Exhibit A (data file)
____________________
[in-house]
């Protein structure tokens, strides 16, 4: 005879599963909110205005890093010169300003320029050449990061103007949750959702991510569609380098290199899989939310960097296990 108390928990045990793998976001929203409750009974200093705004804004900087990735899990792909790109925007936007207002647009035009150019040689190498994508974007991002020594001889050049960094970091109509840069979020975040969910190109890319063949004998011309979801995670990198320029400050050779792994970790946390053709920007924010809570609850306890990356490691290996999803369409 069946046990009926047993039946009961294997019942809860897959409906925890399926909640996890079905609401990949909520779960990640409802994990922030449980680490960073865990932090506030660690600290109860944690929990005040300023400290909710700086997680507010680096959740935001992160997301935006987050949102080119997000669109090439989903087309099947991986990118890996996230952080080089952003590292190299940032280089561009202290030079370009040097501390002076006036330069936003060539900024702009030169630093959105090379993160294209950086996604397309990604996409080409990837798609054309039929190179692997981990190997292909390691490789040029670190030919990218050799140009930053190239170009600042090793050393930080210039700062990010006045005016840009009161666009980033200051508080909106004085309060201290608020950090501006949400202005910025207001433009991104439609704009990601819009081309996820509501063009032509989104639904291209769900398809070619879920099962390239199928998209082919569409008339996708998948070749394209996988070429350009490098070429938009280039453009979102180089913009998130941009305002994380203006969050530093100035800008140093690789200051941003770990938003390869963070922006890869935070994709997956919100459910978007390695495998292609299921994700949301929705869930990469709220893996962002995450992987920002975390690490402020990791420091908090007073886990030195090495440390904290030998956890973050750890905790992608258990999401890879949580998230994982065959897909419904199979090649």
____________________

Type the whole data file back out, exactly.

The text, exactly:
[in-house]
């Protein structure tokens, strides 16, 4: 005879599963909110205005890093010169300003320029050449990061103007949750959702991510569609380098290199899989939310960097296990 108390928990045990793998976001929203409750009974200093705004804004900087990735899990792909790109925007936007207002647009035009150019040689190498994508974007991002020594001889050049960094970091109509840069979020975040969910190109890319063949004998011309979801995670990198320029400050050779792994970790946390053709920007924010809570609850306890990356490691290996999803369409 069946046990009926047993039946009961294997019942809860897959409906925890399926909640996890079905609401990949909520779960990640409802994990922030449980680490960073865990932090506030660690600290109860944690929990005040300023400290909710700086997680507010680096959740935001992160997301935006987050949102080119997000669109090439989903087309099947991986990118890996996230952080080089952003590292190299940032280089561009202290030079370009040097501390002076006036330069936003060539900024702009030169630093959105090379993160294209950086996604397309990604996409080409990837798609054309039929190179692997981990190997292909390691490789040029670190030919990218050799140009930053190239170009600042090793050393930080210039700062990010006045005016840009009161666009980033200051508080909106004085309060201290608020950090501006949400202005910025207001433009991104439609704009990601819009081309996820509501063009032509989104639904291209769900398809070619879920099962390239199928998209082919569409008339996708998948070749394209996988070429350009490098070429938009280039453009979102180089913009998130941009305002994380203006969050530093100035800008140093690789200051941003770990938003390869963070922006890869935070994709997956919100459910978007390695495998292609299921994700949301929705869930990469709220893996962002995450992987920002975390690490402020990791420091908090007073886990030195090495440390904290030998956890973050750890905790992608258990999401890879949580998230994982065959897909419904199979090649």